I have a lot of documents to view, and I'd like to view them one by one, so the next opens when I close the previous.

I've done this with evince before, with

for i in `ls | grep .pdf`; do evince $i; done

However doing the same with xdg-open fails because xdg-open does not block like evince does.

Is there a way to run the same for loop, but with xdg-open, so that when I close the application that was opened, the next iteration of the for loop runs?

  • short answer: no. long answer: modify the source – Ipor Sircer Mar 5 '18 at 16:32

I couldn't find a clean way, so this is a work-around; open each file then run a busy-loop waiting for "the" matching process to exit. I've also updated your for loop so that you're not parsing ls and are quoting the filename parameter:


for i in *.pdf
  xdg-open "$i"
  s=$(ps -o session= -p $$)
  while pgrep -f "$i" --terminal "$t" --uid "$(id -u)" --session "$s" >/dev/null 2>&1
    sleep 1

The assumption here is that xdg-open will open the file; that process gets forked off by the desktop environment and control returns to the script. The script then gathers the tty, session, and current user ID and asks pgrep to look for (the) process matching all of these criteria:

  • full process name includes the filename from the loop
  • the associated terminal is the one we're running from
  • the UID of the process matches ours
  • the process session matches ours

... all in an attempt to catch only the corresponding process that xdg-open launched.

When that process no longer exists, we continue with the for loop on to the next file.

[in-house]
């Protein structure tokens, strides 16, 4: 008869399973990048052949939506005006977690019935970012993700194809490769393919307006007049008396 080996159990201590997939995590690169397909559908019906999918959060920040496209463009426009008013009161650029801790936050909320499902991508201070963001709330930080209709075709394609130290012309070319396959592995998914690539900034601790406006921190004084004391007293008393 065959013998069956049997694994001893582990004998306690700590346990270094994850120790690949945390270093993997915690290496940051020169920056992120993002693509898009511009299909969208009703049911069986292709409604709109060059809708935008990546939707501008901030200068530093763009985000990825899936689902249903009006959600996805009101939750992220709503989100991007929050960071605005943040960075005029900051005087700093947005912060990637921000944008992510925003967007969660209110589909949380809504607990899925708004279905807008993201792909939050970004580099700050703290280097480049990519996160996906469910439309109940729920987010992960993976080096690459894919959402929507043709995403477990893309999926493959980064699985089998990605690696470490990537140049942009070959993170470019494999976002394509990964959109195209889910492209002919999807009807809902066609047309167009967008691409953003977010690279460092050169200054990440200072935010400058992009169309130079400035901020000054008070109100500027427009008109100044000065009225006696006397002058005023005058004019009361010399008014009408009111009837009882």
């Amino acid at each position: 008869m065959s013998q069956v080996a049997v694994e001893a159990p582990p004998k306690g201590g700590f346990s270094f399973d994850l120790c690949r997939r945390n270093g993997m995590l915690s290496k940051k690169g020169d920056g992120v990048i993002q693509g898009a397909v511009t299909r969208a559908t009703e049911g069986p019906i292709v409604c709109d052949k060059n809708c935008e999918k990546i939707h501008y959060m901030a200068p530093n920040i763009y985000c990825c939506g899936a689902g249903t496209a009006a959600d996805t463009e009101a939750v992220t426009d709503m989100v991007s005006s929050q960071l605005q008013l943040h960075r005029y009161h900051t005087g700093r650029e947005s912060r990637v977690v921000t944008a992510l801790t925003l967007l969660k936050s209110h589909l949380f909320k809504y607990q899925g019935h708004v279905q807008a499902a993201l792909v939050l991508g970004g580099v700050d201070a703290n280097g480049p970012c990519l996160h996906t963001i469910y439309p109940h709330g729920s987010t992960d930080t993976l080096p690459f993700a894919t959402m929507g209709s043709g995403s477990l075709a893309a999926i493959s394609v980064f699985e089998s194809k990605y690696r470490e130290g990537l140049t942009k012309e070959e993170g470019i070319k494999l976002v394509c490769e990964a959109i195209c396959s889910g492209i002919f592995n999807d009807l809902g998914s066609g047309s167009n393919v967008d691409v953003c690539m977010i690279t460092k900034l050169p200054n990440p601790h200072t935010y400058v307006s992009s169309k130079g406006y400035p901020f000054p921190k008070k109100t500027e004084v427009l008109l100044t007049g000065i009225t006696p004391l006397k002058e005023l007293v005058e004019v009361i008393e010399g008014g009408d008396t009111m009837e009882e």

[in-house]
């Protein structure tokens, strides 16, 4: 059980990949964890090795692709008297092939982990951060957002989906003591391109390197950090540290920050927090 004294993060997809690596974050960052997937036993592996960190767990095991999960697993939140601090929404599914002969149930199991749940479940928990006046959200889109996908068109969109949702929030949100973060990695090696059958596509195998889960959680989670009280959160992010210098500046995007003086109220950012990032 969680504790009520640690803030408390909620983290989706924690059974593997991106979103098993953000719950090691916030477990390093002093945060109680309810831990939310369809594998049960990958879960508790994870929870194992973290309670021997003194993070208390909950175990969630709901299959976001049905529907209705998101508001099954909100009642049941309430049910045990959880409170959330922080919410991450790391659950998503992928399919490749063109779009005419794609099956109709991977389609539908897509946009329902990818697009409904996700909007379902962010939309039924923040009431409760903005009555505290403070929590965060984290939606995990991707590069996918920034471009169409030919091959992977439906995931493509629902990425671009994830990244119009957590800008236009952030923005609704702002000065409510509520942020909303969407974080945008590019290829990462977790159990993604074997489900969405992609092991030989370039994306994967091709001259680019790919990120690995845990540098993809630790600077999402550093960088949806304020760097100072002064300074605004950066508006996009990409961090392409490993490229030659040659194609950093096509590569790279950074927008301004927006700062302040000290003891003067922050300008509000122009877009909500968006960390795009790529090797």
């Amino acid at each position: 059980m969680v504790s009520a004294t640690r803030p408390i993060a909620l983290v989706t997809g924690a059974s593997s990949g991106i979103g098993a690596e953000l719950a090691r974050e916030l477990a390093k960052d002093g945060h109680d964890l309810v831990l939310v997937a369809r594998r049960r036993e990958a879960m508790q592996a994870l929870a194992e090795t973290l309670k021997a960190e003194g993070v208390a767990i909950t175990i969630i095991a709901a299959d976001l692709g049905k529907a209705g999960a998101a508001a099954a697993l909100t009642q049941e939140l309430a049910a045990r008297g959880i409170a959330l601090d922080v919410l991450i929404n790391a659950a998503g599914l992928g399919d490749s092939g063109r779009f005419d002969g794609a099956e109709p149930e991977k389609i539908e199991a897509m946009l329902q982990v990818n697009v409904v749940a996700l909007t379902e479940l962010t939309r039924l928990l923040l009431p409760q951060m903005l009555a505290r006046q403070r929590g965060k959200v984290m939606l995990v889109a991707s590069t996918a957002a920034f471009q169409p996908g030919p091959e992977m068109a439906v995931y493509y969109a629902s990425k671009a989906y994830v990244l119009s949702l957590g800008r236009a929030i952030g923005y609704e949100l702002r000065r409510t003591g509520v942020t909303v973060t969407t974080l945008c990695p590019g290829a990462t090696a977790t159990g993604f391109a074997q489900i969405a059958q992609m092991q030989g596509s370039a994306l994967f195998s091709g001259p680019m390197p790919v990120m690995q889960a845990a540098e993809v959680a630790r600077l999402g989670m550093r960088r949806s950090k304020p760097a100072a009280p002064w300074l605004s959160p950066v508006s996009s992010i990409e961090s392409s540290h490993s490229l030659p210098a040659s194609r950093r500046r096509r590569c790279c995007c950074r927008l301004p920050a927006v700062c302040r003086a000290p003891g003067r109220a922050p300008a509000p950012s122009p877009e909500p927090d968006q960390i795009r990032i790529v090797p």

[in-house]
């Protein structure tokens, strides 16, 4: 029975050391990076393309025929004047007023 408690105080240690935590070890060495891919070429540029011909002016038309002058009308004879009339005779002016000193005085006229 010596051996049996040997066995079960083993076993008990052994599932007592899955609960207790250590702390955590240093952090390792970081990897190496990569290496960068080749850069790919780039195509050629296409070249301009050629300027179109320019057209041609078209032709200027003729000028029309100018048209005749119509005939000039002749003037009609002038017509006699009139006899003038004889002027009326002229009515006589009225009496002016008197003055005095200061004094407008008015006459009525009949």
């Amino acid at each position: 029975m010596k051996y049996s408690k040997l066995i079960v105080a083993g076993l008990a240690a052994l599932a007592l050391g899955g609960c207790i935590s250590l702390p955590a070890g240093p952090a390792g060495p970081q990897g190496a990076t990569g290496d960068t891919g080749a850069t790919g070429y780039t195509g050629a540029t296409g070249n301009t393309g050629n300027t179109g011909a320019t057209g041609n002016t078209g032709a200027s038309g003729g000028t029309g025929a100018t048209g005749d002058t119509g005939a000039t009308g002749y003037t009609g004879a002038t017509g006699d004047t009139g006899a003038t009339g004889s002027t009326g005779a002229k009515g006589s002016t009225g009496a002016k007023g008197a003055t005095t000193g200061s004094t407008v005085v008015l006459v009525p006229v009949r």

If the one-second delay is too long, you could replace that (on Linux) with a sub-second sleep, or a simple : for no waiting at all.

  • This is an awesome solution! A little hacky but it gets the job done. Very smart. – Brydon Gibson Mar 5 '18 at 16:40
  • Thank you! Don't feel rushed to accept my (or any first) answer; I'm not an expert at desktop environments, so there may be a better way. – Jeff Schaller Mar 5 '18 at 16:42
  • Unfortunately this will fail if the file is opened by an existing process. You can see this happen e.g. with gedit, if that’s the default editor for text files: start gedit, then xdg-open a text file; the file will open in gedit, and the above script won’t match anything. – Stephen Kitt Mar 6 '18 at 12:21
  • @StephenKitt would the gedit process have to have started from the same tty/session, too? – Jeff Schaller Mar 6 '18 at 12:32
  • That’s not sufficient, because the file name doesn’t show up on the command line of the running process. – Stephen Kitt Mar 6 '18 at 12:44

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